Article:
2. Attach the two dowel rods where they intersect with a couple dabs of wood glue. Once the glue has dried, use your string to weave in and out of the four posts until the two sticks are sturdy. Secure the end of the string with a dab of glue.

3. Use your craft knife to cut a small notch in the end of each point of your kite’s frame. Starting at the bottom notch in the cross, wrap a piece of string or fishing line all the way around, securing it in each of the four notches. Upon reaching the bottom of the cross, tie the string or fishing line into a knot.

4. Once you’ve built the frame of your kite, lay it atop one of the following materials:

  • Ripstop nylon: This lightweight material has a checkered weave that’s designed to prevent ripping. Purchase ripstop nylon at a fabric store or online, and the frame of your kite won’t require a combination of materials. While ripstop nylon is great for kites, any lightweight, wind-proof nylon is ideal.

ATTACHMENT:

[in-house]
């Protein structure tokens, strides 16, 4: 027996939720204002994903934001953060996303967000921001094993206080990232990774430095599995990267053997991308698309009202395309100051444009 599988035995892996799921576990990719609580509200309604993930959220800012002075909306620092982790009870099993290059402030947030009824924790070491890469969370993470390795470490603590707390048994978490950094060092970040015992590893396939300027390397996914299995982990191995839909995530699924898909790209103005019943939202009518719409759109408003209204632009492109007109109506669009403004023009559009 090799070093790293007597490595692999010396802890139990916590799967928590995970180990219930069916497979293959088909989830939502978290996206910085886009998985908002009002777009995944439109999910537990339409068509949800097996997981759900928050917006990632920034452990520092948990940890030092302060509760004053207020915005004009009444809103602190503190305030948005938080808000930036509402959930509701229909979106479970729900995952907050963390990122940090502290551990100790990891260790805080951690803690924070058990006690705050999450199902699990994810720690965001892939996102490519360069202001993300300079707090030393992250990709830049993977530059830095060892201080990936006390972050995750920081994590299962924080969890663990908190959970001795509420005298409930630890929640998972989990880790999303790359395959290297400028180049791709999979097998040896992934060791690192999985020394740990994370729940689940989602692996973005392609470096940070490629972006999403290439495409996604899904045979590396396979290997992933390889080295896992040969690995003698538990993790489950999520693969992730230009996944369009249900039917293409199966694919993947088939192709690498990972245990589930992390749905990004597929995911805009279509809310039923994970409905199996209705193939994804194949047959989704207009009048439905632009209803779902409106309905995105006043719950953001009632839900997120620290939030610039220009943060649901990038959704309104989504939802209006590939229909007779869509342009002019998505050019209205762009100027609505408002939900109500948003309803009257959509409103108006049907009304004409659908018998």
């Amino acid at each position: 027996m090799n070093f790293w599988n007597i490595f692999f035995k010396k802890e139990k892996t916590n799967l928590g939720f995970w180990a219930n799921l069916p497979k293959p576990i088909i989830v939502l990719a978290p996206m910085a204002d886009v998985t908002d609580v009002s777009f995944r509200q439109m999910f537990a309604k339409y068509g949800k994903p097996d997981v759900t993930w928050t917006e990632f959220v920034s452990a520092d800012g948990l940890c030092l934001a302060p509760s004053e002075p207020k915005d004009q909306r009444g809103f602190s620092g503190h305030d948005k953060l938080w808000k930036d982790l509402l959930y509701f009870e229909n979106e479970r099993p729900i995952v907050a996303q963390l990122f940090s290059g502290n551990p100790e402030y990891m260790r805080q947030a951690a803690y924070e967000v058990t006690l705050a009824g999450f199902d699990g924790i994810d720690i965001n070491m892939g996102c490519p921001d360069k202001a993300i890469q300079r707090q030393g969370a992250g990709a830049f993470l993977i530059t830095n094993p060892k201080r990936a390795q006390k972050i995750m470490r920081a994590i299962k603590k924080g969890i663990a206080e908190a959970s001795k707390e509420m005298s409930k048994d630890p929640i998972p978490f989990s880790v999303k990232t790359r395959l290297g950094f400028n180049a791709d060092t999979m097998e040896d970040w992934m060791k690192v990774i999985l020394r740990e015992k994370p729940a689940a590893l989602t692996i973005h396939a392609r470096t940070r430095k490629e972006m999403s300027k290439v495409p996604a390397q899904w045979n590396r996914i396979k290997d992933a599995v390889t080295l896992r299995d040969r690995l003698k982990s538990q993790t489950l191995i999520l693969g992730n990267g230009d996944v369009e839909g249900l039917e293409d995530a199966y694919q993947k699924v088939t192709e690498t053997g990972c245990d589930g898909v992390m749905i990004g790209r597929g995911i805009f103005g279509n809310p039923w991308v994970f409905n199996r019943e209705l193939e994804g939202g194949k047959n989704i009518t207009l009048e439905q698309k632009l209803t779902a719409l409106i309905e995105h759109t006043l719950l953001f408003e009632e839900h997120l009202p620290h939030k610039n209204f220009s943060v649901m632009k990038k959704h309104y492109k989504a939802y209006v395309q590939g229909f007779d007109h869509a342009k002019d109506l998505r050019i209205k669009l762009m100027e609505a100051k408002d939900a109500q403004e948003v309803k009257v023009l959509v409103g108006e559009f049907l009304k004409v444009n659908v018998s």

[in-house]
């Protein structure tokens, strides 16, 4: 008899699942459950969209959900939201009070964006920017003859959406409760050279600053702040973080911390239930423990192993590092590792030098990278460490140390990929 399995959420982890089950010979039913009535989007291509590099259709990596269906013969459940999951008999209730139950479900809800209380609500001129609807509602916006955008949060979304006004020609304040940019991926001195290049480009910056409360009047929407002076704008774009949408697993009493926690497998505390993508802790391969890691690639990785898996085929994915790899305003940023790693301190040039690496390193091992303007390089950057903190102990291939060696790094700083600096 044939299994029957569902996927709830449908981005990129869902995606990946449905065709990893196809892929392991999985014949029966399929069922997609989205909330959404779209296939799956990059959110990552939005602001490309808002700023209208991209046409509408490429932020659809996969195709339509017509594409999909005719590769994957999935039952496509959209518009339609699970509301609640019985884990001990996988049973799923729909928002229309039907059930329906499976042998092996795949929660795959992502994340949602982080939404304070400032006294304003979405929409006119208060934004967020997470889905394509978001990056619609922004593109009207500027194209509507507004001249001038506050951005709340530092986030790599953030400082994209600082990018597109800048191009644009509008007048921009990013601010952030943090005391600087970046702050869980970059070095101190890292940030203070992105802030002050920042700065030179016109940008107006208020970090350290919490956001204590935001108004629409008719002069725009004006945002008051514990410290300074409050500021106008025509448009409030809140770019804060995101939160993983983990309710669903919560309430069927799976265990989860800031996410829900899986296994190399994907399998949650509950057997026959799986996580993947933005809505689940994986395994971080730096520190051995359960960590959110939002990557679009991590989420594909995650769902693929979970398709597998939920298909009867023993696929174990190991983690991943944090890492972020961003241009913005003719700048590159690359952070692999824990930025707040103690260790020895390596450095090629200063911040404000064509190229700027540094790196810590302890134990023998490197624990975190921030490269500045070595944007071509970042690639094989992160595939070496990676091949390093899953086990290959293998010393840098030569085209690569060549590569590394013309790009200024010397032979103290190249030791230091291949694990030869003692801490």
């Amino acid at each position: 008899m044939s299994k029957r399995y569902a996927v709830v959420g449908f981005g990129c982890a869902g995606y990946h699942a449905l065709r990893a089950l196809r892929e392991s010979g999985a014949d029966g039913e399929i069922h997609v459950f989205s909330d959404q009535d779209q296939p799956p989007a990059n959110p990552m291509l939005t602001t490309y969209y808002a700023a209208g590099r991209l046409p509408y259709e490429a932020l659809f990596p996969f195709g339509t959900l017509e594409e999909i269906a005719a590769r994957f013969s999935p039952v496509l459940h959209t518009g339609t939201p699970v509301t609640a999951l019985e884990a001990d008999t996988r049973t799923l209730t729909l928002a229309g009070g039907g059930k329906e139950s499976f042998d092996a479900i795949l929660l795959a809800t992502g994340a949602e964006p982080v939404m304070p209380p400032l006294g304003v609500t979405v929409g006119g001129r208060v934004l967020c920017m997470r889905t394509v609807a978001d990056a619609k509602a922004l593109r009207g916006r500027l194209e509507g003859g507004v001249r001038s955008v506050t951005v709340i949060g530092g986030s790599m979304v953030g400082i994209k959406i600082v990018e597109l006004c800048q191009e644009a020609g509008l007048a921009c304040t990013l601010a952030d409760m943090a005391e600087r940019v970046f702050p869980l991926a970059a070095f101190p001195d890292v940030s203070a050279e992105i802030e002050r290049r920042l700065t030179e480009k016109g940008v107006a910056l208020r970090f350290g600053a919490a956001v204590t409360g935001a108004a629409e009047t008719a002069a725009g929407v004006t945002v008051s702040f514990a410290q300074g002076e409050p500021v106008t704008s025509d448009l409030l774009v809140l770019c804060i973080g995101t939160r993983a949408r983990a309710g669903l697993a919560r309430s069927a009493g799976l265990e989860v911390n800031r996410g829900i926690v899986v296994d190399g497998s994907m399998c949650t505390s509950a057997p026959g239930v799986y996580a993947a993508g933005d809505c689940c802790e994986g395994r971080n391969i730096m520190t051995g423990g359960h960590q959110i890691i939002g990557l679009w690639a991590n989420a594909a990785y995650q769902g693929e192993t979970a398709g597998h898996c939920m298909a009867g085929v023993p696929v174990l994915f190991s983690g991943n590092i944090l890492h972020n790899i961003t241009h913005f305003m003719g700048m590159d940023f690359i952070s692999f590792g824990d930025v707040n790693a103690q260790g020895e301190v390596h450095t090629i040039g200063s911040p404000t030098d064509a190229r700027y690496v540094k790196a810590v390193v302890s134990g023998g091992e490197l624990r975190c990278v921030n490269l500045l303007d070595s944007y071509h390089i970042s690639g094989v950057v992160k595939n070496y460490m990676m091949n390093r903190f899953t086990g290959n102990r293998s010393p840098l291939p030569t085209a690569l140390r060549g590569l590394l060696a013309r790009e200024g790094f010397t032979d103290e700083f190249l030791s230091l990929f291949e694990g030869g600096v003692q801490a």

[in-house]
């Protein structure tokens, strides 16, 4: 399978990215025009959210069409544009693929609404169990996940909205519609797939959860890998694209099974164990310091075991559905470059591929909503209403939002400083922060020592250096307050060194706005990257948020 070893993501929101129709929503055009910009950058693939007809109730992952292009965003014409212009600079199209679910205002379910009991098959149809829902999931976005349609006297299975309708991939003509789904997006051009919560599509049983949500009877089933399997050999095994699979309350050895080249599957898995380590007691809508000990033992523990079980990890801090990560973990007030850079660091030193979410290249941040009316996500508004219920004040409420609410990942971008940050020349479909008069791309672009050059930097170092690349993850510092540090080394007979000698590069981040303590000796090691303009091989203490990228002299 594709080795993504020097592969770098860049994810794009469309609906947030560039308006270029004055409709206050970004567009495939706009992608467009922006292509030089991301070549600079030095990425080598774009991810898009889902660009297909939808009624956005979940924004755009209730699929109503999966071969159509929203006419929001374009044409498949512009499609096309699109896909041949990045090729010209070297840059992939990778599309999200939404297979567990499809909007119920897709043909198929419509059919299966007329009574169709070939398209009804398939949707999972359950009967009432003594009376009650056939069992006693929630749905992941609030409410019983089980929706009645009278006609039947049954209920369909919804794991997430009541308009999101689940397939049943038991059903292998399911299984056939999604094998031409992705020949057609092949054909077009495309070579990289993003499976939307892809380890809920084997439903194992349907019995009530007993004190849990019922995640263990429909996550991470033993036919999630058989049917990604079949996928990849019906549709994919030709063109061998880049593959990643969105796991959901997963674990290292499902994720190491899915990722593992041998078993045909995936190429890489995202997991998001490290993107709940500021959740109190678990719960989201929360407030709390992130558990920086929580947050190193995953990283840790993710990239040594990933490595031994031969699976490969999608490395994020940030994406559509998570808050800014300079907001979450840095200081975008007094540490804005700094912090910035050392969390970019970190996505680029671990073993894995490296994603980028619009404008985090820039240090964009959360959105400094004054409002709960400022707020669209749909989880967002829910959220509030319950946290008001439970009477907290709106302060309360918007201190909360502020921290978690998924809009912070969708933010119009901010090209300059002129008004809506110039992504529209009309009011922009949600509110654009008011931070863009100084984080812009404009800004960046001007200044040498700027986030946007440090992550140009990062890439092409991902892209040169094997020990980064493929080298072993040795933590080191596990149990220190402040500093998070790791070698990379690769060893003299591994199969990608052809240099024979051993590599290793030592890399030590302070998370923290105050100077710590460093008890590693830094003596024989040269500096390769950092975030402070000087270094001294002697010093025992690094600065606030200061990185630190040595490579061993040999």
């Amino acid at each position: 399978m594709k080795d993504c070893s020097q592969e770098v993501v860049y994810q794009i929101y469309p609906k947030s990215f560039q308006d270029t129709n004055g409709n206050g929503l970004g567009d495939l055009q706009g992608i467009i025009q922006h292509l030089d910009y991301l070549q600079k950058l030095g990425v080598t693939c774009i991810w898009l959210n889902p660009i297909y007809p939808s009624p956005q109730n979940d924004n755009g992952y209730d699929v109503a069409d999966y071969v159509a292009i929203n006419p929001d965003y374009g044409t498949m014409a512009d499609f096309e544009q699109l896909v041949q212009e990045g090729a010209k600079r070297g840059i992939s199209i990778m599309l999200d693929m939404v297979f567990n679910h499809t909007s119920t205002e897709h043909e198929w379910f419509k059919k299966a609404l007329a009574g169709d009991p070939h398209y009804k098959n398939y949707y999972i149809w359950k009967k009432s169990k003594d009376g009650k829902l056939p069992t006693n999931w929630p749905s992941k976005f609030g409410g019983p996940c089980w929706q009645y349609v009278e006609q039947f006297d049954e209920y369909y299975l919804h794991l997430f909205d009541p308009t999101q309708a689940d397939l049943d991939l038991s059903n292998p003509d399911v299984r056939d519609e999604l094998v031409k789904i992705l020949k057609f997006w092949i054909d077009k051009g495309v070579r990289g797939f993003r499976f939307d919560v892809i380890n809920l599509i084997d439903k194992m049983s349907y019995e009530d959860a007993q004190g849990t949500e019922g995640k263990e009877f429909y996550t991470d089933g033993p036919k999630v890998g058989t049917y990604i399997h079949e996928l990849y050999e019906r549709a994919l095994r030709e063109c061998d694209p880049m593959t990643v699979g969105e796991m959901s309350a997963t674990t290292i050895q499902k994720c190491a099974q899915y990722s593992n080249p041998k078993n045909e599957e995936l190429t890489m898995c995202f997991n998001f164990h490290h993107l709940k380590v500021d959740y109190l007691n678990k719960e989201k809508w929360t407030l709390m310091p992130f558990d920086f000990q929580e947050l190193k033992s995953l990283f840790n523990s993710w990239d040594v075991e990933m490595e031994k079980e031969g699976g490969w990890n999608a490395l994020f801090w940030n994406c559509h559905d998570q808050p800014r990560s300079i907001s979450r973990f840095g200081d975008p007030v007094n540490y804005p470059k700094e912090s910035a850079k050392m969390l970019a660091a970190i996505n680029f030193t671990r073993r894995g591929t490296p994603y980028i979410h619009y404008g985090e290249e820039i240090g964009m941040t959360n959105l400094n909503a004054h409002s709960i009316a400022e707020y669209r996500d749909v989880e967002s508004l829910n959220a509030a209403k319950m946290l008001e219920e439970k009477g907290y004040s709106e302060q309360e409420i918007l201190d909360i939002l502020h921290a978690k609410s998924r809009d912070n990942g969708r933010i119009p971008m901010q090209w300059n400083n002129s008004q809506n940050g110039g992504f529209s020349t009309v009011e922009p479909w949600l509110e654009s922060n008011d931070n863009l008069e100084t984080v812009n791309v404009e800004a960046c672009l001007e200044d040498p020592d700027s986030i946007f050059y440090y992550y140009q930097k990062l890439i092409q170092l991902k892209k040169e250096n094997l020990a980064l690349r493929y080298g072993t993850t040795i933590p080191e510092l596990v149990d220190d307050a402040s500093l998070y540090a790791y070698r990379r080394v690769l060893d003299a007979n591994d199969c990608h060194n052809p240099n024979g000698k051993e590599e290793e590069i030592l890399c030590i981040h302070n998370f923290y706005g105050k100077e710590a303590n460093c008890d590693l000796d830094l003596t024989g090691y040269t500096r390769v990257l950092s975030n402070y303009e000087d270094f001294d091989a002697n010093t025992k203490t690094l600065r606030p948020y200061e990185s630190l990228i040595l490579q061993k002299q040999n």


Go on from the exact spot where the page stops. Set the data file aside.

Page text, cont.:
• Plastic: Plastic bags or sheeting (found at hardware stores) can easily be used to cover your kite. If you’d like to give your kite a decorative appearance with fabric, apply plastic as a base layer since most fabrics aren’t wind-resistant.
  • Paper: Newspaper, rice paper or butcher paper can all be used to cover your kite, but these materials aren’t always the best for especially strong winds since they can be prone to ripping.
  • 5. Trace the outline of the frame onto your material, measure 2” from each of the four sides, and draw a 2” wide border.

    6. Cut out your material and make a slit in each of the four corners so the material doesn’t bunch when you fold the border. Lay the material on top of the frame, and wrap the border around the outer string or fishing line of the kite. Use glue or tape to adhere your material of choice in place.

    7. Make the kite’s bridle—an arrangement of strings attached to the bottom of your kite that allows it to maneuver. The bridle is also what you’ll tie your kite string to in step 8. To make the bridle, Cut a 3 1/2’ piece of string, and tie one end around the top of the frame. Make a small loop one-third of the way down the string and tie it in a knot. Tie the open end of the string to the bottom of the frame.